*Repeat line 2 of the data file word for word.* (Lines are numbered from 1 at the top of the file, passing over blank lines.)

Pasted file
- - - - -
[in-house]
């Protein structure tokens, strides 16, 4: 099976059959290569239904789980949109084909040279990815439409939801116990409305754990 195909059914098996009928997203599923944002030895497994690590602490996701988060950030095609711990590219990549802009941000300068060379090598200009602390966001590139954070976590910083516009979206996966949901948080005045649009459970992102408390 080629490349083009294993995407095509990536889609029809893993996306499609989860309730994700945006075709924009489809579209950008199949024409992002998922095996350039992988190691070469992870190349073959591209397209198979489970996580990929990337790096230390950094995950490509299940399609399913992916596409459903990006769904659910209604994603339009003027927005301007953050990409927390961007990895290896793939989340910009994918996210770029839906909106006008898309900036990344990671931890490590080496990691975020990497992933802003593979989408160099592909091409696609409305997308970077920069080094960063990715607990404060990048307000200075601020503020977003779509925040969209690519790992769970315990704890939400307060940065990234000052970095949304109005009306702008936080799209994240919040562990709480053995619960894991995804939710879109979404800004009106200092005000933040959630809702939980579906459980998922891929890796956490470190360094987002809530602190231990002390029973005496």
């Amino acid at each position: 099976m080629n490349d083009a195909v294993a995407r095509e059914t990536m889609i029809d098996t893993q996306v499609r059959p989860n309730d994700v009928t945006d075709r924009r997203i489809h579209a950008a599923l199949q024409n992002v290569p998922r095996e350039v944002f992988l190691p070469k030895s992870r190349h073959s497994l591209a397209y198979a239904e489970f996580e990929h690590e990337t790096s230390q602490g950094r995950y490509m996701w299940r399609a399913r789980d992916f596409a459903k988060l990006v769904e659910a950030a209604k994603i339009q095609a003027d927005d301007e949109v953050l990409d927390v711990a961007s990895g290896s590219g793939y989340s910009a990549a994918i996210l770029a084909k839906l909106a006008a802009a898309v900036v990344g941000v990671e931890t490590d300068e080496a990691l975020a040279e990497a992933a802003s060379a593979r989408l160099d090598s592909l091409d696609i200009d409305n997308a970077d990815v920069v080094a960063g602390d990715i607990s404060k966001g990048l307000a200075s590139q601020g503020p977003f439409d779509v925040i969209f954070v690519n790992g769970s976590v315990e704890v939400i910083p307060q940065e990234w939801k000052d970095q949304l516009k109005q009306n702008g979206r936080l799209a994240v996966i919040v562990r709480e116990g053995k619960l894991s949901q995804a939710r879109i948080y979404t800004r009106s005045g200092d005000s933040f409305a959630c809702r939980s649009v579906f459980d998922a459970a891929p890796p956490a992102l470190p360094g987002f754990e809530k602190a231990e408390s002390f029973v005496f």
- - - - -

């Protein structure tokens, strides 16, 4: 099976059959290569239904789980949109084909040279990815439409939801116990409305754990 195909059914098996009928997203599923944002030895497994690590602490996701988060950030095609711990590219990549802009941000300068060379090598200009602390966001590139954070976590910083516009979206996966949901948080005045649009459970992102408390 080629490349083009294993995407095509990536889609029809893993996306499609989860309730994700945006075709924009489809579209950008199949024409992002998922095996350039992988190691070469992870190349073959591209397209198979489970996580990929990337790096230390950094995950490509299940399609399913992916596409459903990006769904659910209604994603339009003027927005301007953050990409927390961007990895290896793939989340910009994918996210770029839906909106006008898309900036990344990671931890490590080496990691975020990497992933802003593979989408160099592909091409696609409305997308970077920069080094960063990715607990404060990048307000200075601020503020977003779509925040969209690519790992769970315990704890939400307060940065990234000052970095949304109005009306702008936080799209994240919040562990709480053995619960894991995804939710879109979404800004009106200092005000933040959630809702939980579906459980998922891929890796956490470190360094987002809530602190231990002390029973005496």